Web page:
“Sore Must Be the Storm” 20×20, oil on canvas Buy Now

Every day at 1:00.

I keep thinking that that’s the title of something I’m going to write in that vast world of possibilities called “someday”.

Every day at 1:00 is when I paint. And today I was thinking about a painting I’d done around 1:00 a few weeks ago. This one.

In my blog about it, I talked about how the bad stuff doesn’t really get erased (not in the painting and not in life). It’s there. It’s part and parcel of the fibers of the good stuff. It stays. In the painting, the bumps and textures of the old painting were still there in the new one, albeit transformed.

And today at 1:00, my thought was this: if our suffering and pain, if what has hurt us doesn’t really go away, if it shapes who we are (for good or for bad) then certainly the good stuff couldn’t possibly go away either.

I was thinking about being a child and my grandmother telling me over and over again that I have a good heart (even though she was clearly misguided, I do strive to come by with effort and perseverance what she claimed I had naturally).

I thought about the belly laughs I’ve had with my best friend.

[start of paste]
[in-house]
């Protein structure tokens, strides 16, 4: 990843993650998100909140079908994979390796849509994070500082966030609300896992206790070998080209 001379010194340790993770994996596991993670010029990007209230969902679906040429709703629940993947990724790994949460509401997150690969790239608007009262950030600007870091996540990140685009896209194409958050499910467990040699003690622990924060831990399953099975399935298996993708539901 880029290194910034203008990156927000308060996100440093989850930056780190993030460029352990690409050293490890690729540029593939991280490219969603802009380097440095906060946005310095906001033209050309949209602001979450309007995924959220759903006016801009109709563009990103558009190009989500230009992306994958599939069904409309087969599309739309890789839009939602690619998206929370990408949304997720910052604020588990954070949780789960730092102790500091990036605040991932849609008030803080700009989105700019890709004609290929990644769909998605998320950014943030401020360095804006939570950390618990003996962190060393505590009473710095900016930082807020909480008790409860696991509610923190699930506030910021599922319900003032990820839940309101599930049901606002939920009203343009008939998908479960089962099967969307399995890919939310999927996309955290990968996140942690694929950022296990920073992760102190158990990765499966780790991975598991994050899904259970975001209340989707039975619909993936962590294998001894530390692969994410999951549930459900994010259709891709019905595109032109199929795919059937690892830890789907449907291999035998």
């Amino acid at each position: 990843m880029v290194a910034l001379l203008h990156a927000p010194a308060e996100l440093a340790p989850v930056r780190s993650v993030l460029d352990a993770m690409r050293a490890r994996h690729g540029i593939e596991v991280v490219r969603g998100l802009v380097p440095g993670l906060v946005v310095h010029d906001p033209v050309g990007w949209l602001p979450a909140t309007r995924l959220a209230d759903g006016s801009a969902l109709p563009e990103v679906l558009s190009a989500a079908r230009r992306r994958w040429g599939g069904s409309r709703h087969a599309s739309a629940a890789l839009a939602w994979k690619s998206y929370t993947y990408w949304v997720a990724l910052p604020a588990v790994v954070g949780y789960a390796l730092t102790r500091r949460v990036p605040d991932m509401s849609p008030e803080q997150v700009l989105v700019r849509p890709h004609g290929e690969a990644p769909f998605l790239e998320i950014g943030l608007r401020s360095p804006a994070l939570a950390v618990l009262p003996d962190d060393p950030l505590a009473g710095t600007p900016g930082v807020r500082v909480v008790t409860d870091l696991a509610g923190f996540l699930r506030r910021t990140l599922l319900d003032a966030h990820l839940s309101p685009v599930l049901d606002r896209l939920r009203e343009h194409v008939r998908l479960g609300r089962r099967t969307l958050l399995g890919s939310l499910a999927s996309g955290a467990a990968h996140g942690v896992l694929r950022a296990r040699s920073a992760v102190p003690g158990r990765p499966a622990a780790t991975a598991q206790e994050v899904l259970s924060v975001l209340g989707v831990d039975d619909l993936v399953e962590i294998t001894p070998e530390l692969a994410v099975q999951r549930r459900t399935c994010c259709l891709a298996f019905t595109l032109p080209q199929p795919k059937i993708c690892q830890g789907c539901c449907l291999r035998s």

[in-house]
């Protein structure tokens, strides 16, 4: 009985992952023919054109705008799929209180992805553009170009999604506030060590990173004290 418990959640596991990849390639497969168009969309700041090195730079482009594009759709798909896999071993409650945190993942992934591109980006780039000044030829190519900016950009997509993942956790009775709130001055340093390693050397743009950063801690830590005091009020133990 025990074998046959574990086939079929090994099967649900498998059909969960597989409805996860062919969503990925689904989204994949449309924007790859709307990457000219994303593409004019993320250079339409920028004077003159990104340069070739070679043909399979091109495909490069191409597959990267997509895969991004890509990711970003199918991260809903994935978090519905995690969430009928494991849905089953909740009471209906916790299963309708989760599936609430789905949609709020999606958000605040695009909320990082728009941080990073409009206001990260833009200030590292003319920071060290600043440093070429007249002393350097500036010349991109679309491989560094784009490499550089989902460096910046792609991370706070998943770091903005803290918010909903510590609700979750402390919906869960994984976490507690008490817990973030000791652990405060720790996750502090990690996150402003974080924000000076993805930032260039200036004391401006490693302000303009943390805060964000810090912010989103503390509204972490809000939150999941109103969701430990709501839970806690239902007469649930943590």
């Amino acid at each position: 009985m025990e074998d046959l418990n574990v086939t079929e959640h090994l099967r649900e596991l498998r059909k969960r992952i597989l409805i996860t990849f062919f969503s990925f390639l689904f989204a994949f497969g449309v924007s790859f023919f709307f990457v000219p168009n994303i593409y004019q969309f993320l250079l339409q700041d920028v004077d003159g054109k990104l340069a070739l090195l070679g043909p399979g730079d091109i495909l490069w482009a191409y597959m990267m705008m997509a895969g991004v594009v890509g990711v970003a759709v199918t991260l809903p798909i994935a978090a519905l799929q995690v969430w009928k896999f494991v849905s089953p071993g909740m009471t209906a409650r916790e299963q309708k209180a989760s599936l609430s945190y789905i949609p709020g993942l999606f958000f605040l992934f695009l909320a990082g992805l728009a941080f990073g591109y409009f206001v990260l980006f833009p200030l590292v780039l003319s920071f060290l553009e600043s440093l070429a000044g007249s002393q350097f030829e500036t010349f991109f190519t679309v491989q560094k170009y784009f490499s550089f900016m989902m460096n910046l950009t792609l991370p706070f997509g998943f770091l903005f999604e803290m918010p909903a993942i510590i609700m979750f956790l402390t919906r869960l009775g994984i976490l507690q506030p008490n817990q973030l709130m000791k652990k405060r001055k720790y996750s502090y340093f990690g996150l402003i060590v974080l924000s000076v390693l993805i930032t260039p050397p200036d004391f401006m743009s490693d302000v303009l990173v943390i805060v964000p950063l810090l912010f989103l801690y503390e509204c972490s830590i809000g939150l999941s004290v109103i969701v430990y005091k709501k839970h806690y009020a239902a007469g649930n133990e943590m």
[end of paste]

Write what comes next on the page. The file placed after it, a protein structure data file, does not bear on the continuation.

I thought about drinking wine and chopping onions with the one I love.

These moments stay too. They aren’t erased, even if forgotten. I focus a lot on the tragedy. The way life didn’t turn out the way I thought it would.

But today I thought about the moments of love and kindness that must certainly be coming through too, even if I’ve forgotten the specific instances. Past joys are the underpainting, the texture, the thing also upon which I build. Without these pointers, proof of goodness, how would hope exist at all? It reminds me of what C.S. Lewis wrote (and I’m  totally and completely paraphrasing from a long ago memory): Would we feel hunger if there were no such thing as food?


“Hope” is the thing with feathers —

That perches in the soul —

And sings the tune without the words —

And never stops — at all —


And sweetest — in the Gale — is heard —

And sore must be the storm —

That could abash the little Bird

That kept so many warm —


I’ve heard it in the chillest land —

And on the strangest Sea —

Yet, never, in Extremity,

It asked a crumb — of Me.

— Emily Dickinson